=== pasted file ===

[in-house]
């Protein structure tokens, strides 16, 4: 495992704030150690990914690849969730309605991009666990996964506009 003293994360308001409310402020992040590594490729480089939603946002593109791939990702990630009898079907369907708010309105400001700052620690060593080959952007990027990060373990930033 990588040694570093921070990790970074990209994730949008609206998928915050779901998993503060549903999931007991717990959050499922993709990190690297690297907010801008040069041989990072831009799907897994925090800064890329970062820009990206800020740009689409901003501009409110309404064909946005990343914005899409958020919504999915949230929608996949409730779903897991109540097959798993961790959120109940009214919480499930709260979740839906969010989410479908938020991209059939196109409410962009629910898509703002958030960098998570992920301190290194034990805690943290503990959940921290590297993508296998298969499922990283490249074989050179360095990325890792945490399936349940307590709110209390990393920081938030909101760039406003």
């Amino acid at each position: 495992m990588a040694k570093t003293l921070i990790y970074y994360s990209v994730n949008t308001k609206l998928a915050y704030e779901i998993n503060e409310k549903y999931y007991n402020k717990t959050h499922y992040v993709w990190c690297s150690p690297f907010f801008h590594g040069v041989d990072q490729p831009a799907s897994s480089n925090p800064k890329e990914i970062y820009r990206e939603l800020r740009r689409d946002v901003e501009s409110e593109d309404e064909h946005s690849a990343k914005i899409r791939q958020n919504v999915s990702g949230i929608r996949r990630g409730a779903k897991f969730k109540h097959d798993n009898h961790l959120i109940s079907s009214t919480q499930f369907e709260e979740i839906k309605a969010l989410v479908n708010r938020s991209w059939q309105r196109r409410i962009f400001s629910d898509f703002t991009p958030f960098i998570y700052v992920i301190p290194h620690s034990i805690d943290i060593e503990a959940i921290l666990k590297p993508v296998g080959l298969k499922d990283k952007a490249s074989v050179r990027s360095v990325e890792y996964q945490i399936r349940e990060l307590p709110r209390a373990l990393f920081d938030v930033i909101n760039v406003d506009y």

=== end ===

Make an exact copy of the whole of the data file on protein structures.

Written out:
[in-house]
């Protein structure tokens, strides 16, 4: 495992704030150690990914690849969730309605991009666990996964506009 003293994360308001409310402020992040590594490729480089939603946002593109791939990702990630009898079907369907708010309105400001700052620690060593080959952007990027990060373990930033 990588040694570093921070990790970074990209994730949008609206998928915050779901998993503060549903999931007991717990959050499922993709990190690297690297907010801008040069041989990072831009799907897994925090800064890329970062820009990206800020740009689409901003501009409110309404064909946005990343914005899409958020919504999915949230929608996949409730779903897991109540097959798993961790959120109940009214919480499930709260979740839906969010989410479908938020991209059939196109409410962009629910898509703002958030960098998570992920301190290194034990805690943290503990959940921290590297993508296998298969499922990283490249074989050179360095990325890792945490399936349940307590709110209390990393920081938030909101760039406003």
């Amino acid at each position: 495992m990588a040694k570093t003293l921070i990790y970074y994360s990209v994730n949008t308001k609206l998928a915050y704030e779901i998993n503060e409310k549903y999931y007991n402020k717990t959050h499922y992040v993709w990190c690297s150690p690297f907010f801008h590594g040069v041989d990072q490729p831009a799907s897994s480089n925090p800064k890329e990914i970062y820009r990206e939603l800020r740009r689409d946002v901003e501009s409110e593109d309404e064909h946005s690849a990343k914005i899409r791939q958020n919504v999915s990702g949230i929608r996949r990630g409730a779903k897991f969730k109540h097959d798993n009898h961790l959120i109940s079907s009214t919480q499930f369907e709260e979740i839906k309605a969010l989410v479908n708010r938020s991209w059939q309105r196109r409410i962009f400001s629910d898509f703002t991009p958030f960098i998570y700052v992920i301190p290194h620690s034990i805690d943290i060593e503990a959940i921290l666990k590297p993508v296998g080959l298969k499922d990283k952007a490249s074989v050179r990027s360095v990325e890792y996964q945490i399936r349940e990060l307590p709110r209390a373990l990393f920081d938030v930033i909101n760039v406003d506009y």